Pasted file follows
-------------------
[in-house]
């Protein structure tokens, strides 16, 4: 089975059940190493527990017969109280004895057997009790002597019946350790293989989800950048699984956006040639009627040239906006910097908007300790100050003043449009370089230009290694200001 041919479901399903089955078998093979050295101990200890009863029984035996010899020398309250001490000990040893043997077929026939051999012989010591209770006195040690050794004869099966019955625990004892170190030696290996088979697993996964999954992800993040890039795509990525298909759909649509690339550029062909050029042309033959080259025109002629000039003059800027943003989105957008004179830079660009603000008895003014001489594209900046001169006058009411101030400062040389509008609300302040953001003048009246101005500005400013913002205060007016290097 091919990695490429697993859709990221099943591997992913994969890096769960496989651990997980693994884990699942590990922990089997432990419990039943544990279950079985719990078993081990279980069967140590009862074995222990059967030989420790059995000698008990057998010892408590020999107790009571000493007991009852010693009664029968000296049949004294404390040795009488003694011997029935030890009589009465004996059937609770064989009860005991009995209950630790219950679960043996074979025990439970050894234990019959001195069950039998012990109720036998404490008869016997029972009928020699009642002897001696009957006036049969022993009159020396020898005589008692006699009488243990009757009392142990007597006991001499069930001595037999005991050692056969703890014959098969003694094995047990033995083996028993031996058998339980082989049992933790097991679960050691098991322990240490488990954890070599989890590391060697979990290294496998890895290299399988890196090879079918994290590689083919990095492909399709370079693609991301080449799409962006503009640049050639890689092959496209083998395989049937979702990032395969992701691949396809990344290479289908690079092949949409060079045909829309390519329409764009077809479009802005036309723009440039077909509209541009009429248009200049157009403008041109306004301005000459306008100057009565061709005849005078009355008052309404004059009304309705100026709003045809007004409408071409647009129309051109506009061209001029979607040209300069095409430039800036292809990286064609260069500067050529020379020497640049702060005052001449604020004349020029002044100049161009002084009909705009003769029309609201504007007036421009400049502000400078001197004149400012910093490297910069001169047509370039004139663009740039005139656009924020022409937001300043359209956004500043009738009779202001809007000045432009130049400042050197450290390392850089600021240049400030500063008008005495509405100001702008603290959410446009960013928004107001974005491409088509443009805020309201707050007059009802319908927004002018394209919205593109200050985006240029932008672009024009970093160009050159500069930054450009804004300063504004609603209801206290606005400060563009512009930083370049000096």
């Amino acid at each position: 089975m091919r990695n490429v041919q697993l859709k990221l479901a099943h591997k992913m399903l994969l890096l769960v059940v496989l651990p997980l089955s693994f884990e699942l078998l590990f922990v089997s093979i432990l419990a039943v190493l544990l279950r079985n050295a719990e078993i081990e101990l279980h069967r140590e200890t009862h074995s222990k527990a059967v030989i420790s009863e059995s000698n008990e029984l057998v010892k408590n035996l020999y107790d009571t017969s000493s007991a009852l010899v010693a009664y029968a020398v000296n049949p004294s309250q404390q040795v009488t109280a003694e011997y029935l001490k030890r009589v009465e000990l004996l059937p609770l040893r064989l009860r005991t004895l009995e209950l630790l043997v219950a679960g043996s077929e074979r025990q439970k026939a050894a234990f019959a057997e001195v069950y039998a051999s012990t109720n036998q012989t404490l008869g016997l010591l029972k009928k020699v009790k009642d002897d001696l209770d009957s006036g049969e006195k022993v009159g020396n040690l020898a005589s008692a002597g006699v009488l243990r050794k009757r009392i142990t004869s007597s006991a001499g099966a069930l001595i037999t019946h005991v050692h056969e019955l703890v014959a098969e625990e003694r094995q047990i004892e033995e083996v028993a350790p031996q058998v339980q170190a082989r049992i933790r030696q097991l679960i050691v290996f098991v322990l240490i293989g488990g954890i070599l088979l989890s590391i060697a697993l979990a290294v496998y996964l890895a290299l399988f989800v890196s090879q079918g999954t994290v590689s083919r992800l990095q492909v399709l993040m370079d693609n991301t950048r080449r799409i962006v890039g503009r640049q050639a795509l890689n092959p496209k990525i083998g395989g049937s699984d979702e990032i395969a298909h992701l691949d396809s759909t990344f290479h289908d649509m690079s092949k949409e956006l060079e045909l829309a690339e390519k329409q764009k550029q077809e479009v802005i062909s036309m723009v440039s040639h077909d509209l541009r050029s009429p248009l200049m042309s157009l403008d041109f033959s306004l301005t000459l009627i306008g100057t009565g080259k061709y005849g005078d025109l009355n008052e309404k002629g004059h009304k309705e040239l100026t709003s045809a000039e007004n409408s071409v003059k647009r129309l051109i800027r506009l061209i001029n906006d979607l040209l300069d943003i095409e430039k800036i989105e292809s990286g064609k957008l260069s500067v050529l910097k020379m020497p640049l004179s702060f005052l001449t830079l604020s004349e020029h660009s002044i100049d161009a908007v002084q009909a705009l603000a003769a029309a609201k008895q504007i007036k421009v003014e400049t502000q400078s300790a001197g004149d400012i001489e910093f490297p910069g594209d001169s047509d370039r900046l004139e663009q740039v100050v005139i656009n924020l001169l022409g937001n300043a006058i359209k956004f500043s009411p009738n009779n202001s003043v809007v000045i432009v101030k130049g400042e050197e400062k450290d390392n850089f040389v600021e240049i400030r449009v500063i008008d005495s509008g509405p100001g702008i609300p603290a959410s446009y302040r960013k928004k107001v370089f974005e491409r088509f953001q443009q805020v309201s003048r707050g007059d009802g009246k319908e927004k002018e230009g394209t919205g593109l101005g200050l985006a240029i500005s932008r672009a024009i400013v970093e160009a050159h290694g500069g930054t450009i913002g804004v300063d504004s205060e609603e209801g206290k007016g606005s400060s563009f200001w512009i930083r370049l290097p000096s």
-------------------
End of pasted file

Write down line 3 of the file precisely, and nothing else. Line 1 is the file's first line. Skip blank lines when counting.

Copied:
């Amino acid at each position: 089975m091919r990695n490429v041919q697993l859709k990221l479901a099943h591997k992913m399903l994969l890096l769960v059940v496989l651990p997980l089955s693994f884990e699942l078998l590990f922990v089997s093979i432990l419990a039943v190493l544990l279950r079985n050295a719990e078993i081990e101990l279980h069967r140590e200890t009862h074995s222990k527990a059967v030989i420790s009863e059995s000698n008990e029984l057998v010892k408590n035996l020999y107790d009571t017969s000493s007991a009852l010899v010693a009664y029968a020398v000296n049949p004294s309250q404390q040795v009488t109280a003694e011997y029935l001490k030890r009589v009465e000990l004996l059937p609770l040893r064989l009860r005991t004895l009995e209950l630790l043997v219950a679960g043996s077929e074979r025990q439970k026939a050894a234990f019959a057997e001195v069950y039998a051999s012990t109720n036998q012989t404490l008869g016997l010591l029972k009928k020699v009790k009642d002897d001696l209770d009957s006036g049969e006195k022993v009159g020396n040690l020898a005589s008692a002597g006699v009488l243990r050794k009757r009392i142990t004869s007597s006991a001499g099966a069930l001595i037999t019946h005991v050692h056969e019955l703890v014959a098969e625990e003694r094995q047990i004892e033995e083996v028993a350790p031996q058998v339980q170190a082989r049992i933790r030696q097991l679960i050691v290996f098991v322990l240490i293989g488990g954890i070599l088979l989890s590391i060697a697993l979990a290294v496998y996964l890895a290299l399988f989800v890196s090879q079918g999954t994290v590689s083919r992800l990095q492909v399709l993040m370079d693609n991301t950048r080449r799409i962006v890039g503009r640049q050639a795509l890689n092959p496209k990525i083998g395989g049937s699984d979702e990032i395969a298909h992701l691949d396809s759909t990344f290479h289908d649509m690079s092949k949409e956006l060079e045909l829309a690339e390519k329409q764009k550029q077809e479009v802005i062909s036309m723009v440039s040639h077909d509209l541009r050029s009429p248009l200049m042309s157009l403008d041109f033959s306004l301005t000459l009627i306008g100057t009565g080259k061709y005849g005078d025109l009355n008052e309404k002629g004059h009304k309705e040239l100026t709003s045809a000039e007004n409408s071409v003059k647009r129309l051109i800027r506009l061209i001029n906006d979607l040209l300069d943003i095409e430039k800036i989105e292809s990286g064609k957008l260069s500067v050529l910097k020379m020497p640049l004179s702060f005052l001449t830079l604020s004349e020029h660009s002044i100049d161009a908007v002084q009909a705009l603000a003769a029309a609201k008895q504007i007036k421009v003014e400049t502000q400078s300790a001197g004149d400012i001489e910093f490297p910069g594209d001169s047509d370039r900046l004139e663009q740039v100050v005139i656009n924020l001169l022409g937001n300043a006058i359209k956004f500043s009411p009738n009779n202001s003043v809007v000045i432009v101030k130049g400042e050197e400062k450290d390392n850089f040389v600021e240049i400030r449009v500063i008008d005495s509008g509405p100001g702008i609300p603290a959410s446009y302040r960013k928004k107001v370089f974005e491409r088509f953001q443009q805020v309201s003048r707050g007059d009802g009246k319908e927004k002018e230009g394209t919205g593109l101005g200050l985006a240029i500005s932008r672009a024009i400013v970093e160009a050159h290694g500069g930054t450009i913002g804004v300063d504004s205060e609603e209801g206290k007016g606005s400060s563009f200001w512009i930083r370049l290097p000096s």